As for me, I’ve gained an utmost appreciation for the skiers who have been able to successfully race and complete the Birkie year after year.  While it won’t be this year, I know that one year, I will be able to tame the Birkie beast and finish skiing down Main Street in Hayward. . .



Written by Garrott on February 20th, 2011

Ski racing has taken me to a lot of places.  However, it has never taken me to the center of national political and media attention.  When I was packing for the Madison SuperTour, aka Madison Winter Festival, on Wednesday night, I never would have imagined, even in my wildest dreams, that the next three days would turn out the way they did.

If you’ve been out of touch with the world for the last three days, you can catch up on recent events in Madison here.  Cork, Eric, & I left Hayward early Thursday morning.  After a couple of weeks in Hayward, we’d been looking forward to getting to Madison for some skiing and culture.  Along the drive, the radio stations were buzzing with reports of protests on the Capitol Square in Madison.  “Cool,” we thought, “that’s right where we’re going!”  Madtown was living up to its reputation already.

Wisconsin State Capitol Building, Madison

30,000 protesters, mostly state employees including teachers, police, firemen, and union workers attended the protest on Thursday.  Needless to say, there was an impressive turnout.  State Street is Madison’s pedestrian street linking the University to the Capital.  State Street was full with possibly the most friendly protest I could ever imagine, including teachers and families, despite some exaggerated media reports of “riots.”

State Street

there was lots of media coverage, both local and nation

Of course, being on State Street, there’s also some great cuisine and we ate well all weekend, including this curry at Buraka, an East African restaurant in town.

Unfortunately, we found out later that evening that the City of Madison pulled Winter Fest’s permit to hold the ski races on Saturday and Sunday.  In addition to the protests, the temperatures were above 50 degrees (see next blog post) meaning the area lakes and ski trails were all flooded.  Bottom line: no ski racing in Madison.  Bummer.

In the end, over 60,000 people descended on the Capitol on Friday, including Jesse Jackson.  The above shot shows the course we were supposed to be skiing on the next day.  Personally, I think they should have held the races.  60,000 spectators and national media attention?  Promoting ski racing doesn’t get much better than that!

Instead, I traveled to Green Bay on Saturday with the 15 foreign skiers from Switzerland, Russia, and Norway for the annual Stump Farm race packed with gear into the two CXC Team vans.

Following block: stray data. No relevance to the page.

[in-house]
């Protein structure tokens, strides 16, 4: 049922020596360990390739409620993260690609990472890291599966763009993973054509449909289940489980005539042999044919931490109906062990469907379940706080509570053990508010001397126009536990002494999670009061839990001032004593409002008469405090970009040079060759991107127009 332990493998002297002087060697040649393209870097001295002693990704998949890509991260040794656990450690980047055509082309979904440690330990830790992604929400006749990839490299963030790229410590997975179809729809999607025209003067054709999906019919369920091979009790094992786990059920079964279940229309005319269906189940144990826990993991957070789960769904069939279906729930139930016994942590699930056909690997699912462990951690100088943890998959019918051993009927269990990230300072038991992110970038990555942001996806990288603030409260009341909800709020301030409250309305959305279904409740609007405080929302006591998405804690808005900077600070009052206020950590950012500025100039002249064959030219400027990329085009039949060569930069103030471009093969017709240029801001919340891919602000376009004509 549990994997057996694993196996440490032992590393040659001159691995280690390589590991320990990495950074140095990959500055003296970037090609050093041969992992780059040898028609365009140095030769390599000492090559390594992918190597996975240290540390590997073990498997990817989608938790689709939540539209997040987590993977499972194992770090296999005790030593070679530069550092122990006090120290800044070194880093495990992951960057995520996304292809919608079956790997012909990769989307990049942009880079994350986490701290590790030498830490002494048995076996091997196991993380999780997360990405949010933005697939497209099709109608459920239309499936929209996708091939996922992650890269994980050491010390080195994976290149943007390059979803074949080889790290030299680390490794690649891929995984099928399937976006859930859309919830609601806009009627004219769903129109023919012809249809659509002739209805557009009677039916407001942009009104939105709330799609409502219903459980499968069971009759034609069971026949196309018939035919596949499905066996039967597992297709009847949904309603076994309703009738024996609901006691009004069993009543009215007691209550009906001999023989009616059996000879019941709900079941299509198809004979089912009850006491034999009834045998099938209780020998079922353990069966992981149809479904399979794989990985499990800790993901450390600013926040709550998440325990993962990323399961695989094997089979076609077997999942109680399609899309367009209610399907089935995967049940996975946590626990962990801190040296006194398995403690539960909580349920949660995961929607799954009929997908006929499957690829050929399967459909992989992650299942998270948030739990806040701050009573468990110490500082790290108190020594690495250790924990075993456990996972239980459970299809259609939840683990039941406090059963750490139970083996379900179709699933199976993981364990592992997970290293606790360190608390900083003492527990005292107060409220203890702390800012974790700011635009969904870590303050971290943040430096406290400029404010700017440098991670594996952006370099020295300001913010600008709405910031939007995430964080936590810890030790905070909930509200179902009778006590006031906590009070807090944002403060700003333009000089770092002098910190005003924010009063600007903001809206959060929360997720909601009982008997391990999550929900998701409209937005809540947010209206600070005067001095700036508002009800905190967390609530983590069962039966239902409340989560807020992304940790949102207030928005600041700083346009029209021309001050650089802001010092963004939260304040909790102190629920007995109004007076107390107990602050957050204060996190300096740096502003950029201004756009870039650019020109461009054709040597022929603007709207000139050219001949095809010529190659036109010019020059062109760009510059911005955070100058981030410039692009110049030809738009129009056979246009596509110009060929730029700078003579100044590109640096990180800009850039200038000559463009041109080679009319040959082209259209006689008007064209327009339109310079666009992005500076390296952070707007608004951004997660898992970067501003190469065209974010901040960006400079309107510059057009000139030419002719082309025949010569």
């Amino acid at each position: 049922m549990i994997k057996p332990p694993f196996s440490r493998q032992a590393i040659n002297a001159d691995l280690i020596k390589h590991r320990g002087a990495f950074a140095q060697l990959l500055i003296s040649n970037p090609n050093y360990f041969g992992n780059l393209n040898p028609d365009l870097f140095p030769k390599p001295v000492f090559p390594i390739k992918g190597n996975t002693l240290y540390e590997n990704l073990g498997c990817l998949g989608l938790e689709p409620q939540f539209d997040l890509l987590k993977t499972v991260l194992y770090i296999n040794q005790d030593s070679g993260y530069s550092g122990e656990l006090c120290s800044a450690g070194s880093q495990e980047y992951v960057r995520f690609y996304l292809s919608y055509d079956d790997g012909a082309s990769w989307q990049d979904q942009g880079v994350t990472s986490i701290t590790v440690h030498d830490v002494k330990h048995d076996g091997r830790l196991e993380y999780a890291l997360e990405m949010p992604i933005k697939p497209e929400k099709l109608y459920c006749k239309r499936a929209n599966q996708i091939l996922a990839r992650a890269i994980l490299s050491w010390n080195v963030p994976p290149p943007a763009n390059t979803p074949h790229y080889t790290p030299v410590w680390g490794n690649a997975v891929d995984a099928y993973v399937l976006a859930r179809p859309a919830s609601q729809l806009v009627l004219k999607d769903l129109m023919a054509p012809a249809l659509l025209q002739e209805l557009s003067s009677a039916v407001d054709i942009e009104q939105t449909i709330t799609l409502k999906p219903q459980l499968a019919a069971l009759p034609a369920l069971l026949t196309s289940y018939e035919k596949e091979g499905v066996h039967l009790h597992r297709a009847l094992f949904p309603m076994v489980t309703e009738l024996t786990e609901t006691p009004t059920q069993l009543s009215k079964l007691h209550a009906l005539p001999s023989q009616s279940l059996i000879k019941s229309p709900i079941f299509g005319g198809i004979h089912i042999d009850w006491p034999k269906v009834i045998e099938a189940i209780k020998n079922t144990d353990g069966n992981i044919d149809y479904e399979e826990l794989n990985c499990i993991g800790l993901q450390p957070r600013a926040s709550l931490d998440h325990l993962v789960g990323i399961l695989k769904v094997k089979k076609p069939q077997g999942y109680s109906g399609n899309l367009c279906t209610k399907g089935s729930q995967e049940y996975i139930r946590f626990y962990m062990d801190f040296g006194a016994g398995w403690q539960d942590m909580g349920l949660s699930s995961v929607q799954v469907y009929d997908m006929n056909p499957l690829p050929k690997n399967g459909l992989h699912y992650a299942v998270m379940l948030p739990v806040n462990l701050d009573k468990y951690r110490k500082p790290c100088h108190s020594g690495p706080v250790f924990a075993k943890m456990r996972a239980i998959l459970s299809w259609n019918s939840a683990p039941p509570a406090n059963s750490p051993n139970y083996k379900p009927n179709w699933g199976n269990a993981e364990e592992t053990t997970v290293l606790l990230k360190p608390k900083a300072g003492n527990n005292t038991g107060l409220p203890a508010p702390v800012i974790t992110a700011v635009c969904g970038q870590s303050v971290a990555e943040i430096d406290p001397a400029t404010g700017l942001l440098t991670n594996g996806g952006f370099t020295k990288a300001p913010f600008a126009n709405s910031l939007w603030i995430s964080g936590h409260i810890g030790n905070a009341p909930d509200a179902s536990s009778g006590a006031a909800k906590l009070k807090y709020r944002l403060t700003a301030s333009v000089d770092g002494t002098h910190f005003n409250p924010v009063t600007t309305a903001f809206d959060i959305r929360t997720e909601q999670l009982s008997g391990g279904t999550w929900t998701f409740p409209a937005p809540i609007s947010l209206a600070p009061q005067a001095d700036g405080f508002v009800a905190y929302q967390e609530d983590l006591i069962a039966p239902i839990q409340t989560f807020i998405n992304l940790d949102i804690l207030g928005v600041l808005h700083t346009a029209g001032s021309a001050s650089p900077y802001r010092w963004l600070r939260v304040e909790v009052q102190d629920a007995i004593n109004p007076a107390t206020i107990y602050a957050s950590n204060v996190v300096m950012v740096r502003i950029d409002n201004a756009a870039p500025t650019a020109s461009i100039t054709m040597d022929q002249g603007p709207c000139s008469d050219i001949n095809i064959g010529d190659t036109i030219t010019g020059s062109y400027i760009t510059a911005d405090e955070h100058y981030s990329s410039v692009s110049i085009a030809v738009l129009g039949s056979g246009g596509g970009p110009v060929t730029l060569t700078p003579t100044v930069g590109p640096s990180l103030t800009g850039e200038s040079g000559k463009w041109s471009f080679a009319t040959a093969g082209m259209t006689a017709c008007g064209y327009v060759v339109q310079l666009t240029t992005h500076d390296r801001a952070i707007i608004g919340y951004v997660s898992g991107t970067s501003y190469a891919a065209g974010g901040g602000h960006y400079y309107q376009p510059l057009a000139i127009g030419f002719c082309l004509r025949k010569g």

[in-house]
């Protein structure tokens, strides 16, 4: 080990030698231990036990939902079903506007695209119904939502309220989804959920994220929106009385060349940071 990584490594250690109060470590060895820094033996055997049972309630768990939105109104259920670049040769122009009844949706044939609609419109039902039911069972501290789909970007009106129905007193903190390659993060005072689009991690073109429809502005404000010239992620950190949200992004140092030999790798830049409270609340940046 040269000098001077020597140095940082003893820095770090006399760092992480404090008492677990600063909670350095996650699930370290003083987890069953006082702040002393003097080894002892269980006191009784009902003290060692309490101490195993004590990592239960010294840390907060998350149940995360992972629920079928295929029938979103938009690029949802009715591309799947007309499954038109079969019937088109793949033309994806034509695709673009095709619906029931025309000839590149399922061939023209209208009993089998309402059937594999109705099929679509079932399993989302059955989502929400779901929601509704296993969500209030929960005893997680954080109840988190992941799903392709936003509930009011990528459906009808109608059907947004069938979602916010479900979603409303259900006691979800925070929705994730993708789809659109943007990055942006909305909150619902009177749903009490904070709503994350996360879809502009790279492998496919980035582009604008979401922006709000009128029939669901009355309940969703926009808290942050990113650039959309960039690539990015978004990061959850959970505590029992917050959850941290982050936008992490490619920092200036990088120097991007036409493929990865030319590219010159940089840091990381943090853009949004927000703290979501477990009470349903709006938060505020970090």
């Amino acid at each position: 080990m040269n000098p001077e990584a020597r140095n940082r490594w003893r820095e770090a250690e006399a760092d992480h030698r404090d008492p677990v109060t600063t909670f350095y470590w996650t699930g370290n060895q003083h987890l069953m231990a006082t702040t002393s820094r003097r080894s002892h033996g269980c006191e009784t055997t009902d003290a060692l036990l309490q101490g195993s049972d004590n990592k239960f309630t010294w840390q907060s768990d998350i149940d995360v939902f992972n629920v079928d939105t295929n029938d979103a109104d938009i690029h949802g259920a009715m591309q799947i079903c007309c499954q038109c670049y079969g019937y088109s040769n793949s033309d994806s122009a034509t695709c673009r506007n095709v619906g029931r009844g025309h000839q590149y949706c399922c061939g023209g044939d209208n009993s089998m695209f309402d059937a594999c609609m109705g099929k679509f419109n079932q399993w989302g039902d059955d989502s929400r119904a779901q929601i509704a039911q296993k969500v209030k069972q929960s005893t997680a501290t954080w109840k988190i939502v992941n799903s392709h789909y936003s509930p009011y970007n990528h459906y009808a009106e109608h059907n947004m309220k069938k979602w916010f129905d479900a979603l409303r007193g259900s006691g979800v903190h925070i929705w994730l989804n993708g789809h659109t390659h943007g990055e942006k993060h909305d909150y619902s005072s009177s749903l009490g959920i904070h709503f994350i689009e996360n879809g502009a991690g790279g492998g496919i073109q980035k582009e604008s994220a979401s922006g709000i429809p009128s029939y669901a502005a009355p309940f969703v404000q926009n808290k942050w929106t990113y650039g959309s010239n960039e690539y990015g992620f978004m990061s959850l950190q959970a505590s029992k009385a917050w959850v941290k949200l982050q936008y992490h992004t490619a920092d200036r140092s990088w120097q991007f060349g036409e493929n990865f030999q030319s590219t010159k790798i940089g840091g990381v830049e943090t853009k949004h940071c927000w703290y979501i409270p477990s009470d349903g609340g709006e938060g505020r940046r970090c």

"got any more room in there?"

Needless to say, it was likely the strongest international field ever for the local Stump Farm invite.

Unfortunately, we missed out on the big SuperTour purse in Madison.  Instead, I won a jar of pickles.  Some of the most savory pickles I have ever tasted!

What was the most unexpected event of the weekend?  The VIP tour of Lambeau Field of course!

Two weeks after the Packers won the Super Bowl, I was able to walk out onto the hallowed ground of Lambeau Field. It was like a pilgrimage to Mecca.

I think I was the only person in the group to have any appreciation for what we were actually doing, but man, it was cool.

the international field

We even got to check out the locker room. . .

. . .and see a replica of the minnesota vikings trophy case 😉

We’ve now got another 15 Packer Backers from the international Packer Nation.

Is that Peter Skinstad of Norway or Ryan Grant of Green Bay? I'm not sure. . .

To break up the long drive home, we stopped at a snowmobile bar in Wisconsin for burgers and fries.

After an eventful weekend, it was great to be back home in Hayward last night.  The Birkie trail was as fast as I’ve ever seen it this morning and I’m looking forward to the big Birkie week ahead.  Stay tuned. . .



Written by Garrott on February 16th, 2011

That’s the current temperature (in degrees Fahrenheit) in Hayward, Wisconsin.  Might as well enjoy it while you’ve got it!



Written by Garrott on February 13th, 2011

Just when I thought I’d seen every article, interview, and post-game highlight from the Super Bowl last Sunday, I came across this little nugget from NFL films.  If this doesn’t get you fired up, I don’t know what will.

Thanks to Jay Tapper for forwarding this and helping me get my Sunday Football fix, even after the season’s over.


Mt. Ashwabay

Written by Garrott on February 11th, 2011

White sand beaches?  Bonneville salt flats?  Nope.  That’s beautiful Chequamegon Bay on Lake Superior at about 15 degrees below zero F.  Cold.

Skied Mt Ashwabay yesterday with over 25km of narrow classic-only single-track.  The trail’s pretty rad and definitely worth checking out!